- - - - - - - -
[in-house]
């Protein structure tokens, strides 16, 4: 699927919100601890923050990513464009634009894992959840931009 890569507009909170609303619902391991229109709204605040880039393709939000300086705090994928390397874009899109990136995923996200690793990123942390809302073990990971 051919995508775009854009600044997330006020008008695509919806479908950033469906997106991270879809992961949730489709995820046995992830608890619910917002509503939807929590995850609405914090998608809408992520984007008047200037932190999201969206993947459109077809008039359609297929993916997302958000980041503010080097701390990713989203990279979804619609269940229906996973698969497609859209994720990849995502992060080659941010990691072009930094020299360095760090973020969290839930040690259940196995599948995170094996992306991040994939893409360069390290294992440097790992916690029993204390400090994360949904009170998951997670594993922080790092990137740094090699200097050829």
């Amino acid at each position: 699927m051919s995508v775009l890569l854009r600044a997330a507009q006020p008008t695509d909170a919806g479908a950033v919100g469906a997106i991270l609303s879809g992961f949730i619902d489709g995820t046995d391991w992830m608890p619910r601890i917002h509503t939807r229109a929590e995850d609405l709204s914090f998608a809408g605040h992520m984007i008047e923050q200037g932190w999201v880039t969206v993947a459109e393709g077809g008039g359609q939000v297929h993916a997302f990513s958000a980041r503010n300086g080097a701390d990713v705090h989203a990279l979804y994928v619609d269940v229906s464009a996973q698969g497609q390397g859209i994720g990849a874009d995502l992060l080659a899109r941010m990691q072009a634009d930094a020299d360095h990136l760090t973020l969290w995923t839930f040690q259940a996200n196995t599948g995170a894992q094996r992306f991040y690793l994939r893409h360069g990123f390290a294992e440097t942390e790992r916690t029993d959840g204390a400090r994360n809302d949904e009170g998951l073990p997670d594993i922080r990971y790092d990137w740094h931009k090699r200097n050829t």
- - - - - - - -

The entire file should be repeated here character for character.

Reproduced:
[in-house]
């Protein structure tokens, strides 16, 4: 699927919100601890923050990513464009634009894992959840931009 890569507009909170609303619902391991229109709204605040880039393709939000300086705090994928390397874009899109990136995923996200690793990123942390809302073990990971 051919995508775009854009600044997330006020008008695509919806479908950033469906997106991270879809992961949730489709995820046995992830608890619910917002509503939807929590995850609405914090998608809408992520984007008047200037932190999201969206993947459109077809008039359609297929993916997302958000980041503010080097701390990713989203990279979804619609269940229906996973698969497609859209994720990849995502992060080659941010990691072009930094020299360095760090973020969290839930040690259940196995599948995170094996992306991040994939893409360069390290294992440097790992916690029993204390400090994360949904009170998951997670594993922080790092990137740094090699200097050829």
């Amino acid at each position: 699927m051919s995508v775009l890569l854009r600044a997330a507009q006020p008008t695509d909170a919806g479908a950033v919100g469906a997106i991270l609303s879809g992961f949730i619902d489709g995820t046995d391991w992830m608890p619910r601890i917002h509503t939807r229109a929590e995850d609405l709204s914090f998608a809408g605040h992520m984007i008047e923050q200037g932190w999201v880039t969206v993947a459109e393709g077809g008039g359609q939000v297929h993916a997302f990513s958000a980041r503010n300086g080097a701390d990713v705090h989203a990279l979804y994928v619609d269940v229906s464009a996973q698969g497609q390397g859209i994720g990849a874009d995502l992060l080659a899109r941010m990691q072009a634009d930094a020299d360095h990136l760090t973020l969290w995923t839930f040690q259940a996200n196995t599948g995170a894992q094996r992306f991040y690793l994939r893409h360069g990123f390290a294992e440097t942390e790992r916690t029993d959840g204390a400090r994360n809302d949904e009170g998951l073990p997670d594993i922080r990971y790092d990137w740094h931009k090699r200097n050829t």